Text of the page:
Samuel Petto

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Samuel Petto
Born circa 1624
Died September 21, 1711(1711-09-21)
Resting place Churchyard, Sudbury, Suffolk, England
Nationality English
Alma mater Cambridge University
Occupation Puritan clergyman and theologian
Known for Contribution to development of British covenant theology

Samuel Petto (ca. 1624–1711) was an English Calvinist, a Cambridge graduate, and an Independent Puritan clergyman who primarily ministered in Sudbury, Suffolk. He was a prolific theologian who made a significant contribution to the development of British covenant theology by describing the link between the covenant of works and the covenant of grace and also demonstrating the relationship between justification and covenant theology. Additionally, he wrote two catechisms and a book advocating lay preaching. He also had close ties with a radical political movement.

Early life[edit]

Petto was born in England in 1624, though his birthplace and parentage are unknown. Petto’s early life coincided with the tumultuous reign of Charles I. It is possible that the turbulent times influenced Petto’s decision to embrace religious nonconformity. Despite the religious turmoil of the times, Petto attended Cambridge University to study to become a minister. He was enrolled in St. Catharine’s College as a “sizar” (a student granted a ration of food and lodging for free due to financial need).[1][2] Petto graduated with his bachelor's degree in 1647, and some records indicate that he also earned a master's degree, though no date is given.[3] St. Catharine’s College was considered a center for theological study.[4] Petto would have studied under Ralph Brownrigg (1592-1659) and William Spurstowe (1605–66), both of whom were delegates at the Westminster Assembly and Calvinistic in their theology.[5] This Calvinistic influence was seen later as Petto favorably quoted John Calvin (1509–64), Richard Sibbes (1577-1635), Samuel Bolton (1606–54), John Owen (1616–83), and the Heidelberg Catechism.[6]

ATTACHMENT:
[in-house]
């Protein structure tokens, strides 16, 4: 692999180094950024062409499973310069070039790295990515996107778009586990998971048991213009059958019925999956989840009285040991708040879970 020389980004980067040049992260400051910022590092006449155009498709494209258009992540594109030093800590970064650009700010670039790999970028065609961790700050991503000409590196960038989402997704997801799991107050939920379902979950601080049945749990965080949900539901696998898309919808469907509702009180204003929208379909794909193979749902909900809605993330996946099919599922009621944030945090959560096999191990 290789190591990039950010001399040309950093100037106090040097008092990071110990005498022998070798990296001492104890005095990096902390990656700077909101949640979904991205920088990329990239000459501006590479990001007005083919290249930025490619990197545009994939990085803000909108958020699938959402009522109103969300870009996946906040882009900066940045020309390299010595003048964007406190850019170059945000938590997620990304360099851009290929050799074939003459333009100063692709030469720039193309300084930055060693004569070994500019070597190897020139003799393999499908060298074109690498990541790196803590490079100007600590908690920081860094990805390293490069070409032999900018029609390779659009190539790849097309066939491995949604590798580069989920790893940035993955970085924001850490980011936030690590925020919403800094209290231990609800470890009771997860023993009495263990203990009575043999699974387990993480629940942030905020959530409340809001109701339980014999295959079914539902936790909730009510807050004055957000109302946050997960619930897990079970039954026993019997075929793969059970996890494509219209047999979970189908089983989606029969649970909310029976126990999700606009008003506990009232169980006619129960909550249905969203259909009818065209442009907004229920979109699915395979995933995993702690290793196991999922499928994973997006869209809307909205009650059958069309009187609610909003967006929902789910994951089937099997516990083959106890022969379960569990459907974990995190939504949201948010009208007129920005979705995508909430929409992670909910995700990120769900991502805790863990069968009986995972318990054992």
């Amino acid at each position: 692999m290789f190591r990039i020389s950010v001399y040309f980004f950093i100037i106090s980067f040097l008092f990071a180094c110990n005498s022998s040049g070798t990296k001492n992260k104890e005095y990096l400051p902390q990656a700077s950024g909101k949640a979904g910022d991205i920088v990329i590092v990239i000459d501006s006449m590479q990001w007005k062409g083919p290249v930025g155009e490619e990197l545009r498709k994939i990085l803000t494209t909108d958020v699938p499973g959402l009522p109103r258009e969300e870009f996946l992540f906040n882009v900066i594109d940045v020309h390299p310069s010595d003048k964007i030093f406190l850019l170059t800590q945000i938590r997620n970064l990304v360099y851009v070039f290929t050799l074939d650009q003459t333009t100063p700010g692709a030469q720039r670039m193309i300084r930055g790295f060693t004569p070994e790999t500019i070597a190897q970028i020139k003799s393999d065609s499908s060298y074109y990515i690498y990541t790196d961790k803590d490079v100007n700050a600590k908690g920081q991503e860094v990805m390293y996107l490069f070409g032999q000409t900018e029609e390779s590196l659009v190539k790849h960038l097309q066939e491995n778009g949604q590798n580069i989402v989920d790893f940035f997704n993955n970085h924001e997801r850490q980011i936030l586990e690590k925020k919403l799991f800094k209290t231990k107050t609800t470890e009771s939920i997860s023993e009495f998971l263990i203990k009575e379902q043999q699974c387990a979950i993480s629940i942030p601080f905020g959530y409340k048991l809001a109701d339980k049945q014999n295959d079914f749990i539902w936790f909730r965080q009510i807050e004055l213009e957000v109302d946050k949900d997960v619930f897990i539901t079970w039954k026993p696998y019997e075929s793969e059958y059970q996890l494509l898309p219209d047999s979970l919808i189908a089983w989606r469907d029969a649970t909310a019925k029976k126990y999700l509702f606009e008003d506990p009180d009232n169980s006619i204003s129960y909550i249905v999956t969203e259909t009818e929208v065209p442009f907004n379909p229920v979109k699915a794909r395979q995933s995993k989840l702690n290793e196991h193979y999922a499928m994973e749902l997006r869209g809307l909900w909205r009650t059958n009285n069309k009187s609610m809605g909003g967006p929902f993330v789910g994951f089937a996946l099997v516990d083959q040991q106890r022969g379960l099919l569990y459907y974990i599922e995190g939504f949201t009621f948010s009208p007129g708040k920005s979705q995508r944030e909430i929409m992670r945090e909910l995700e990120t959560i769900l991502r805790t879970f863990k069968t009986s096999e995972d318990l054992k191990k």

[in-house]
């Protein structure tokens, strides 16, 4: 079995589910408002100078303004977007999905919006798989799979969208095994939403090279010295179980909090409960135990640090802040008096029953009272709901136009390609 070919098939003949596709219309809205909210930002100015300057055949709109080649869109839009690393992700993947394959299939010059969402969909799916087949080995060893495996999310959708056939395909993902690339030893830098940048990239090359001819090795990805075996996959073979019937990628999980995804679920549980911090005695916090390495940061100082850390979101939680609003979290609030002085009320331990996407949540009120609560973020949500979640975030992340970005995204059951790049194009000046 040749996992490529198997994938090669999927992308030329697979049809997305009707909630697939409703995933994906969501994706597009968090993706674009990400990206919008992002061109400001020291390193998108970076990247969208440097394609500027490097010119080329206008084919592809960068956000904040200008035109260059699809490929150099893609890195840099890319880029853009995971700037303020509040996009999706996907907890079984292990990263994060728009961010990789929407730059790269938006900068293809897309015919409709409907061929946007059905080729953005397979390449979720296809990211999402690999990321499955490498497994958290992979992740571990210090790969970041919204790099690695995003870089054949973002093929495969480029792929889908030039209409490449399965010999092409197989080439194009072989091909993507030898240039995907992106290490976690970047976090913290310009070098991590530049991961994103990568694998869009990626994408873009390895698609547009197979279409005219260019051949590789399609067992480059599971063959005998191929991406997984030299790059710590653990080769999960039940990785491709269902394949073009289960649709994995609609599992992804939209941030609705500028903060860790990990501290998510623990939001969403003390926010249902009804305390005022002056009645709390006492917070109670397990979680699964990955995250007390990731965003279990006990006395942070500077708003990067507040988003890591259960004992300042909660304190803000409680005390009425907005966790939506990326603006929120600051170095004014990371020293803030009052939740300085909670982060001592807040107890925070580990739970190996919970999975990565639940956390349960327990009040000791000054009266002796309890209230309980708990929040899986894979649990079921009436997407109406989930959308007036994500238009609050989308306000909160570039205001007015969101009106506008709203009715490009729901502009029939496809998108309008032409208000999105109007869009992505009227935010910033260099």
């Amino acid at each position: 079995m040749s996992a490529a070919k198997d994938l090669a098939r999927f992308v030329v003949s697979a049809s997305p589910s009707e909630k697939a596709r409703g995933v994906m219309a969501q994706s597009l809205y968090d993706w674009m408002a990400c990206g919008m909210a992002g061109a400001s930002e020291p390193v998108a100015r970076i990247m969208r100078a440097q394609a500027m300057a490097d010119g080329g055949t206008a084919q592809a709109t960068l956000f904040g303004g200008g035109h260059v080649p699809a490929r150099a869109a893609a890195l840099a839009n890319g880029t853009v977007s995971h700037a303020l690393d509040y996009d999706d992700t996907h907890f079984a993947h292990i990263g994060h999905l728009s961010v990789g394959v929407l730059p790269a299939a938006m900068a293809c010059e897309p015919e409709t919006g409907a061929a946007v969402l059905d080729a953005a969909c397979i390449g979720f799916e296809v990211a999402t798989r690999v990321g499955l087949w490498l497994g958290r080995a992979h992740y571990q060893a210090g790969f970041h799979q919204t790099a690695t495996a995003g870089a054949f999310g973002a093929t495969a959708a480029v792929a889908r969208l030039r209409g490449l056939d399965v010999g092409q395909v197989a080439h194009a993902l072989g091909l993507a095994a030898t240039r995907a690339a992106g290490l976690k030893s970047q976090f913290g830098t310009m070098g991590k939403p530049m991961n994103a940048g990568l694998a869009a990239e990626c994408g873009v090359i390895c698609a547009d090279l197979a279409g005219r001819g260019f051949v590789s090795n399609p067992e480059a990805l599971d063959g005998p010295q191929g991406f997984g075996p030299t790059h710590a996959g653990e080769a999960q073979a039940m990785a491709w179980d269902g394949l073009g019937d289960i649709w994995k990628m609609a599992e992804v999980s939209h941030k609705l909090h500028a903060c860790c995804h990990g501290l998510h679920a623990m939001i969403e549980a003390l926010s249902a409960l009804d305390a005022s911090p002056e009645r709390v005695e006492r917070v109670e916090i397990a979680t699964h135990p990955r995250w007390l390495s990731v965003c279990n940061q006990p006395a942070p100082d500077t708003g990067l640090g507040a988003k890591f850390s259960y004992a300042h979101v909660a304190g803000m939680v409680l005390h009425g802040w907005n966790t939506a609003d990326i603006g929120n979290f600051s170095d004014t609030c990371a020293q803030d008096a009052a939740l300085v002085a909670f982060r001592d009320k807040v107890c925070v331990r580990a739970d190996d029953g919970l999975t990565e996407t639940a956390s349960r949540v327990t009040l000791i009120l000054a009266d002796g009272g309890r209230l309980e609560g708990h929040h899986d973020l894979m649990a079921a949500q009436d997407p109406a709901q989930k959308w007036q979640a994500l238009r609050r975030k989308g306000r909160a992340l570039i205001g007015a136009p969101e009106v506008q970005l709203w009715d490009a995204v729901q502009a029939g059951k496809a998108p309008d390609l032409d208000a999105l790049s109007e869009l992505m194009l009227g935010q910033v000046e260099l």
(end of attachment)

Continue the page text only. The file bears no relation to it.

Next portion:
Ministerial career[edit]

Petto was ordained to the ministry in 1648. He was installed as rector at Sandcroft in the deanery of South Elmham. It seems that he was married soon afterward, eventually having five children. In 1655, his wife Mary died. In 1657, he was appointed as an assistant to the Suffolk commission of Triers and Objectors, which examined ministers, candidates, and their qualifications.[7] Petto was an Independent or Non-Separating Congregationalist. Their confession of faith was the Savoy Declaration of Faith and Order (1658), which was essentially a version of the Westminster Confession of Faith modified to fit Congregationalist church polity (it was based on local churches, not national or regional assemblies).

While formally trained as a minister, Petto’s ecclesiology allowed him to teach that qualified laymen could be allowed to preach in congregations. This view was keenly contested and Petto defended his position at great length.[8] When the crown was restored in 1660, Petto was ejected from his pulpit. By 1669, Petto was ministering in Norfolk.

In 1672, he was officially licensed as a congregational minister under Charles II’s Act of Indulgence. Petto began his longest tenure as a minister in 1674, when he became the minister of a congregation in the town of Sudbury, Suffolk. It was an independent congregation that met in a barn belonging to Robert Sewell. The congregation filled a need in the town, which had not had a regular minister for some time.[9] The congregation was called All Saints’ Church and Petto ministered there until his death 1711. He was buried in the churchyard on September 21.

Theological opinions[edit]

In addition to being an Independent minister, Petto was also a well-respected theologian. His first work was on Pneumatology (doctrine of the Holy Spirit) and it dealt primarily with the doctrine of assurance of salvation and the Spirit’s work of sealing. Following mainstream Puritan thought, Petto believed that sealing of the Spirit was a separate act from the indwelling of the Spirit. The sealing of the Spirit granted to individual believers the confidence that God was their Father and that they were truly converted.[10] Later in life Petto seemed to have shifted in his view and like Owen began to see that sealing and indwelling were more closely related, and that both were given to believers upon their initial salvation.[11]

He wrote two catechisms, A Short Scriptural Catechism for Little Children and A Large Scriptural Catechism, while in Norfolk. The catechism answers were quotations of various biblical passages and the catechisms were designed to encourage memorization of the Bible. Petto also believed that qualified laymen could preach in churches (see above).